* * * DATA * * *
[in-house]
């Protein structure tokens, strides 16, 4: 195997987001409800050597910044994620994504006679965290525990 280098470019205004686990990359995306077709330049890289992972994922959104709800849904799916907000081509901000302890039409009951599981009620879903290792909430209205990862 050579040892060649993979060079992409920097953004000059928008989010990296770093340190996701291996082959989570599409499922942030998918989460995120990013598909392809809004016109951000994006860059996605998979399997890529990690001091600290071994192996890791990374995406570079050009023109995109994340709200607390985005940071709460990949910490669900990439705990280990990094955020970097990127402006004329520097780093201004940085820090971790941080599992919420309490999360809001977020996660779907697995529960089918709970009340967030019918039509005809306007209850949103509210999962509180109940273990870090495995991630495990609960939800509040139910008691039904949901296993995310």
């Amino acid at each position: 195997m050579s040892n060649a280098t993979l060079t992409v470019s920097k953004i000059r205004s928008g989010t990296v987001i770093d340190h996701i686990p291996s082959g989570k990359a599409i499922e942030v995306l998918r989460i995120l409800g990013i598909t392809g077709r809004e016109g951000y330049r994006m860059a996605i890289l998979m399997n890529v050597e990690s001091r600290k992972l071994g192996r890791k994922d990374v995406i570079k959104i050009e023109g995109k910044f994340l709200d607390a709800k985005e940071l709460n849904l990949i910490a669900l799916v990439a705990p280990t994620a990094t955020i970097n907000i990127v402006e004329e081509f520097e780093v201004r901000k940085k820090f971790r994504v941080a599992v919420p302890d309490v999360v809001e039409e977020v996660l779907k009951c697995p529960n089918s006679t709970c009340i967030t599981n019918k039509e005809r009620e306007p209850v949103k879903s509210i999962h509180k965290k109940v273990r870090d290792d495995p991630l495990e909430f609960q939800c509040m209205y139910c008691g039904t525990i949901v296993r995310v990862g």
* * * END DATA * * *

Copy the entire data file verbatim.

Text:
[in-house]
């Protein structure tokens, strides 16, 4: 195997987001409800050597910044994620994504006679965290525990 280098470019205004686990990359995306077709330049890289992972994922959104709800849904799916907000081509901000302890039409009951599981009620879903290792909430209205990862 050579040892060649993979060079992409920097953004000059928008989010990296770093340190996701291996082959989570599409499922942030998918989460995120990013598909392809809004016109951000994006860059996605998979399997890529990690001091600290071994192996890791990374995406570079050009023109995109994340709200607390985005940071709460990949910490669900990439705990280990990094955020970097990127402006004329520097780093201004940085820090971790941080599992919420309490999360809001977020996660779907697995529960089918709970009340967030019918039509005809306007209850949103509210999962509180109940273990870090495995991630495990609960939800509040139910008691039904949901296993995310």
């Amino acid at each position: 195997m050579s040892n060649a280098t993979l060079t992409v470019s920097k953004i000059r205004s928008g989010t990296v987001i770093d340190h996701i686990p291996s082959g989570k990359a599409i499922e942030v995306l998918r989460i995120l409800g990013i598909t392809g077709r809004e016109g951000y330049r994006m860059a996605i890289l998979m399997n890529v050597e990690s001091r600290k992972l071994g192996r890791k994922d990374v995406i570079k959104i050009e023109g995109k910044f994340l709200d607390a709800k985005e940071l709460n849904l990949i910490a669900l799916v990439a705990p280990t994620a990094t955020i970097n907000i990127v402006e004329e081509f520097e780093v201004r901000k940085k820090f971790r994504v941080a599992v919420p302890d309490v999360v809001e039409e977020v996660l779907k009951c697995p529960n089918s006679t709970c009340i967030t599981n019918k039509e005809r009620e306007p209850v949103k879903s509210i999962h509180k965290k109940v273990r870090d290792d495995p991630l495990e909430f609960q939800c509040m209205y139910c008691g039904t525990i949901v296993r995310v990862g």